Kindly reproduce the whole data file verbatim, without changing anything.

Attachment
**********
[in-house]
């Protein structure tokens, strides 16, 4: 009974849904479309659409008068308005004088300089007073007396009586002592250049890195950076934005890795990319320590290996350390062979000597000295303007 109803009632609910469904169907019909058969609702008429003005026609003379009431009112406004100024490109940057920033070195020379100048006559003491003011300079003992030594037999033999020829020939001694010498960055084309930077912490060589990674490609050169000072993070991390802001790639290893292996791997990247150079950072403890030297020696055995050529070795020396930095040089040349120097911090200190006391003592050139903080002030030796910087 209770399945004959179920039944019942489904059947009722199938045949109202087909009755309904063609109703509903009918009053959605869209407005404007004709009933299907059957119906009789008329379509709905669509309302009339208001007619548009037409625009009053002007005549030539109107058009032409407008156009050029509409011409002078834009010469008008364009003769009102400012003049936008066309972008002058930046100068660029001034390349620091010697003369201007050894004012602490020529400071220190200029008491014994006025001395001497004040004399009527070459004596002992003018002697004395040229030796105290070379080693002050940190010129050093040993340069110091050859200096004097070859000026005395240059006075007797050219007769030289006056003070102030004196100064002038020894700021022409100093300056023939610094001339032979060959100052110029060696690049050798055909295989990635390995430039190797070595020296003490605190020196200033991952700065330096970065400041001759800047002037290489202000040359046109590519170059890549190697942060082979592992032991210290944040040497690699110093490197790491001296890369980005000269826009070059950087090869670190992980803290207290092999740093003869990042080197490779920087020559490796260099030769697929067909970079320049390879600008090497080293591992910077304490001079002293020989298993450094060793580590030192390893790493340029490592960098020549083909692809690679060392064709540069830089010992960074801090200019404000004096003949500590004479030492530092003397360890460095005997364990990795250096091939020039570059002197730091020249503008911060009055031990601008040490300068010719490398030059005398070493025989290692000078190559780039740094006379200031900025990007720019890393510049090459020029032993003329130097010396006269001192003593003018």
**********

[in-house]
């Protein structure tokens, strides 16, 4: 009974849904479309659409008068308005004088300089007073007396009586002592250049890195950076934005890795990319320590290996350390062979000597000295303007 109803009632609910469904169907019909058969609702008429003005026609003379009431009112406004100024490109940057920033070195020379100048006559003491003011300079003992030594037999033999020829020939001694010498960055084309930077912490060589990674490609050169000072993070991390802001790639290893292996791997990247150079950072403890030297020696055995050529070795020396930095040089040349120097911090200190006391003592050139903080002030030796910087 209770399945004959179920039944019942489904059947009722199938045949109202087909009755309904063609109703509903009918009053959605869209407005404007004709009933299907059957119906009789008329379509709905669509309302009339208001007619548009037409625009009053002007005549030539109107058009032409407008156009050029509409011409002078834009010469008008364009003769009102400012003049936008066309972008002058930046100068660029001034390349620091010697003369201007050894004012602490020529400071220190200029008491014994006025001395001497004040004399009527070459004596002992003018002697004395040229030796105290070379080693002050940190010129050093040993340069110091050859200096004097070859000026005395240059006075007797050219007769030289006056003070102030004196100064002038020894700021022409100093300056023939610094001339032979060959100052110029060696690049050798055909295989990635390995430039190797070595020296003490605190020196200033991952700065330096970065400041001759800047002037290489202000040359046109590519170059890549190697942060082979592992032991210290944040040497690699110093490197790491001296890369980005000269826009070059950087090869670190992980803290207290092999740093003869990042080197490779920087020559490796260099030769697929067909970079320049390879600008090497080293591992910077304490001079002293020989298993450094060793580590030192390893790493340029490592960098020549083909692809690679060392064709540069830089010992960074801090200019404000004096003949500590004479030492530092003397360890460095005997364990990795250096091939020039570059002197730091020249503008911060009055031990601008040490300068010719490398030059005398070493025989290692000078190559780039740094006379200031900025990007720019890393510049090459020029032993003329130097010396006269001192003593003018």